Luminar 4 Is Coming Soon: Here Is Fstoppers' Advance Review

Luminar 4 Is Coming Soon: Here Is Fstoppers' Advance Review

There has been much talk about the upcoming version of Luminar 4 from Skylum software. I've tested an early beta release and found the new features, particularly sky replacement, rather incredible. Others will be more interested in the new AI Portrait tools, to which I also gave some attention. The bottom line is that Luminar 4 goes beyond any manual method of sky replacement for speed and accuracy. The portrait tools also work more quickly and easily than any software I've seen, including apps dedicated to portrait retouching. 

What You Get

Luminar 4 is a natural evolution from Luminar 3, which is the current version. We began to see some AI features in version 3, like an Accent AI filter and AI sky enhancement, but Luminar 4 goes much further. Skylum's goal with Luminar 4 was to completely change the way photographers approach photo editing, offering several tools utilizing extensive machine-learning and a new streamlined interface to make photo editing more accessible than ever before. 

In Luminar 4, even the language has changed a bit. Filters are now called “tools,” making for a simpler understanding of the software. These have now been organized into six tabs for their intended purpose, making it easy for users to locate and understand what they do. In older versions, filters popped up over your image. Now they have their place to the right of the screen.

Major Parts of the GUI

Tools: Basic tools to work with, including crop, transform, and erase.
Essentials: Everything necessary for basic color and tone correction.
Creative: Photo-processing tools that allow photographers to take their photos beyond basic editing, including AI Sky Replacement.
Portrait: Tools oriented for processing portraits, including AI Skin Enhancer and Portrait Enhancer.
Pro: Sophisticated tools for professional photo processing. That includes gradient tools, split toning, dodge and burn, and advanced contrast and color controls.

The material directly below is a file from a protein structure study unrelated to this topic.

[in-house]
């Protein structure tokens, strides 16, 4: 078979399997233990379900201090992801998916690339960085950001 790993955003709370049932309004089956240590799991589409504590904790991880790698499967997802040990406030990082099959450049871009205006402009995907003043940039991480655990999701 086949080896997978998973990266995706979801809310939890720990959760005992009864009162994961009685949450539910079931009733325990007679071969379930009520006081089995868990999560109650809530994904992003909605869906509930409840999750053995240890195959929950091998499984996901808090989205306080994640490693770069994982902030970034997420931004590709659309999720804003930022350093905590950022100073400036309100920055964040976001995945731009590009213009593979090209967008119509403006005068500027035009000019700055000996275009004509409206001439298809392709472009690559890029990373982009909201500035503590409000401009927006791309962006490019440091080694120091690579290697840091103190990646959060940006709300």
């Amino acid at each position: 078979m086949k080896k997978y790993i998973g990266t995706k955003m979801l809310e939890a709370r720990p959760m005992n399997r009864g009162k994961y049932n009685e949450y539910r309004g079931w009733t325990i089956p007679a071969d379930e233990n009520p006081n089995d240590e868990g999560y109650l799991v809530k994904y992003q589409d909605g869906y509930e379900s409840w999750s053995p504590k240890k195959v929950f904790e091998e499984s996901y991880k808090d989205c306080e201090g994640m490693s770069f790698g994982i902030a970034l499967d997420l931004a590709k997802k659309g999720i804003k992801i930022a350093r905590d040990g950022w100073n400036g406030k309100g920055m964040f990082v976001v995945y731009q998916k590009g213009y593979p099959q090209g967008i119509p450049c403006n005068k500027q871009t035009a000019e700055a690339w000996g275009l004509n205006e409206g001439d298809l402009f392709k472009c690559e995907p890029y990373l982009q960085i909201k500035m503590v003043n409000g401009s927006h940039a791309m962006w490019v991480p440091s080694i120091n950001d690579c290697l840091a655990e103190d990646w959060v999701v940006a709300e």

Sky Replacement

Sky replacement is the headline feature of Luminar 4. It takes what is now a tedious process of replacing skies with masks and makes it at minimum one click, at maximum, an adjustment of a slider to more fully render the mask. Most of the time, in my experience, one click will do the trick. Using Photoshop, ON1, or even a dedicated sky replacement app like Landscape Pro can be a very time-consuming experience. I think this is the sky replacement technology people dream about, and some people will buy the app for this feature alone. It comes with a small collection of skies for you to use, but even better, it lets you select from your own collection. The sky replacement feature doesn't do everything. While it can cast an appropriate color cast of the sky on your landscape, it can't reflect your new sky in bodies of water. There are ways you can accomplish that effect, but it's not one click. Landscape Pro has water reflections as a feature, and it is incredibly useful, but you have to manually define where the water is. At any rate, here's a quick sky replacement I did in Luminar 4 with an image I had taken at Sedona, Arizona.

AI Portrait Tool

This is two tools really that unfold into a great deal more. First is a Skin Enhancer. Open your portrait, then adjust the slider to smooth skin and reduce blemishes. The Portrait Enhancer holds a lot of power, including whitening teeth, brightening eyes, adjusting lips, face slimming, red eye removal, and eye circle remover. Unlike many portrait applications, you didn't have to define the parts of the face to work on; the AI just figures it out.